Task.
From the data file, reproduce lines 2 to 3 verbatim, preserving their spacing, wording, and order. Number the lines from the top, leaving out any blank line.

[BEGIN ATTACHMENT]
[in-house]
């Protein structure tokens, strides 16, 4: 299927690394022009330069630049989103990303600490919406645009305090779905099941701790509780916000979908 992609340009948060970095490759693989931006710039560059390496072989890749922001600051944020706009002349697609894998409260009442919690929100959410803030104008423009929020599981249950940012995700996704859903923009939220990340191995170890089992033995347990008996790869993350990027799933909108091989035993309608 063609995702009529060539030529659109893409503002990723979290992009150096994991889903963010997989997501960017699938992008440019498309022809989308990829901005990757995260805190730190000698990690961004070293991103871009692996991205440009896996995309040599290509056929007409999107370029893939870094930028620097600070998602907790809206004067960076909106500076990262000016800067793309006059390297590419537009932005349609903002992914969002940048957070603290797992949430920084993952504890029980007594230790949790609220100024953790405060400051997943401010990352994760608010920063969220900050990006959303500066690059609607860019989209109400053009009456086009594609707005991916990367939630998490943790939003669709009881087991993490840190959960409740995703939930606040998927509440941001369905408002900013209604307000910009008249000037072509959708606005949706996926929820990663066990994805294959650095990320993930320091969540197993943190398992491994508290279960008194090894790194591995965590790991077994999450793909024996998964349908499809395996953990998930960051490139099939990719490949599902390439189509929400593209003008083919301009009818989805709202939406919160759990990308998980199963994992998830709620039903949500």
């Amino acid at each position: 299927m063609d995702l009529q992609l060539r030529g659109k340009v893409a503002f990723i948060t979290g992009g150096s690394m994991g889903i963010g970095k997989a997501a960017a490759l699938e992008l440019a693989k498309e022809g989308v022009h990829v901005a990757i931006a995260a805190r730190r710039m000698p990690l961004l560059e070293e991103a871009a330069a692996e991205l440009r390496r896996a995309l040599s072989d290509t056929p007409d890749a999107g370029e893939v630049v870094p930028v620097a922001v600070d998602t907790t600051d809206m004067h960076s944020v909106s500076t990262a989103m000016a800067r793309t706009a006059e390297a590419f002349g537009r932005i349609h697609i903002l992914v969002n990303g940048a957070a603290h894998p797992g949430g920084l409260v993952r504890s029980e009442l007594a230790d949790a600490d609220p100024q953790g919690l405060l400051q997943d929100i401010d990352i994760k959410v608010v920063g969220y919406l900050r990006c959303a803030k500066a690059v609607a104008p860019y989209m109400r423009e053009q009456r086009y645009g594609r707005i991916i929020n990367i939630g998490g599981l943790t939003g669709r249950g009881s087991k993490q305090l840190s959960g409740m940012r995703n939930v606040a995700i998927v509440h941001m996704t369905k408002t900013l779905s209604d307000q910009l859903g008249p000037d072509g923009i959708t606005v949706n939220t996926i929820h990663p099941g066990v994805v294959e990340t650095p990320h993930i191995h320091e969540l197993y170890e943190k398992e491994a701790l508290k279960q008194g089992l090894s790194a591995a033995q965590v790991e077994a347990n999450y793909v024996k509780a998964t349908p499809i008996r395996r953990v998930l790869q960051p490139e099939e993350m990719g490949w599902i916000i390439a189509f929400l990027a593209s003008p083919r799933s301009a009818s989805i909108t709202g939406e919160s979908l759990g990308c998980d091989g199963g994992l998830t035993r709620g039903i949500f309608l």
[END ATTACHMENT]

């Protein structure tokens, strides 16, 4: 299927690394022009330069630049989103990303600490919406645009305090779905099941701790509780916000979908 992609340009948060970095490759693989931006710039560059390496072989890749922001600051944020706009002349697609894998409260009442919690929100959410803030104008423009929020599981249950940012995700996704859903923009939220990340191995170890089992033995347990008996790869993350990027799933909108091989035993309608 063609995702009529060539030529659109893409503002990723979290992009150096994991889903963010997989997501960017699938992008440019498309022809989308990829901005990757995260805190730190000698990690961004070293991103871009692996991205440009896996995309040599290509056929007409999107370029893939870094930028620097600070998602907790809206004067960076909106500076990262000016800067793309006059390297590419537009932005349609903002992914969002940048957070603290797992949430920084993952504890029980007594230790949790609220100024953790405060400051997943401010990352994760608010920063969220900050990006959303500066690059609607860019989209109400053009009456086009594609707005991916990367939630998490943790939003669709009881087991993490840190959960409740995703939930606040998927509440941001369905408002900013209604307000910009008249000037072509959708606005949706996926929820990663066990994805294959650095990320993930320091969540197993943190398992491994508290279960008194090894790194591995965590790991077994999450793909024996998964349908499809395996953990998930960051490139099939990719490949599902390439189509929400593209003008083919301009009818989805709202939406919160759990990308998980199963994992998830709620039903949500």
């Amino acid at each position: 299927m063609d995702l009529q992609l060539r030529g659109k340009v893409a503002f990723i948060t979290g992009g150096s690394m994991g889903i963010g970095k997989a997501a960017a490759l699938e992008l440019a693989k498309e022809g989308v022009h990829v901005a990757i931006a995260a805190r730190r710039m000698p990690l961004l560059e070293e991103a871009a330069a692996e991205l440009r390496r896996a995309l040599s072989d290509t056929p007409d890749a999107g370029e893939v630049v870094p930028v620097a922001v600070d998602t907790t600051d809206m004067h960076s944020v909106s500076t990262a989103m000016a800067r793309t706009a006059e390297a590419f002349g537009r932005i349609h697609i903002l992914v969002n990303g940048a957070a603290h894998p797992g949430g920084l409260v993952r504890s029980e009442l007594a230790d949790a600490d609220p100024q953790g919690l405060l400051q997943d929100i401010d990352i994760k959410v608010v920063g969220y919406l900050r990006c959303a803030k500066a690059v609607a104008p860019y989209m109400r423009e053009q009456r086009y645009g594609r707005i991916i929020n990367i939630g998490g599981l943790t939003g669709r249950g009881s087991k993490q305090l840190s959960g409740m940012r995703n939930v606040a995700i998927v509440h941001m996704t369905k408002t900013l779905s209604d307000q910009l859903g008249p000037d072509g923009i959708t606005v949706n939220t996926i929820h990663p099941g066990v994805v294959e990340t650095p990320h993930i191995h320091e969540l197993y170890e943190k398992e491994a701790l508290k279960q008194g089992l090894s790194a591995a033995q965590v790991e077994a347990n999450y793909v024996k509780a998964t349908p499809i008996r395996r953990v998930l790869q960051p490139e099939e993350m990719g490949w599902i916000i390439a189509f929400l990027a593209s003008p083919r799933s301009a009818s989805i909108t709202g939406e919160s979908l759990g990308c998980d091989g199963g994992l998830t035993r709620g039903i949500f309608l």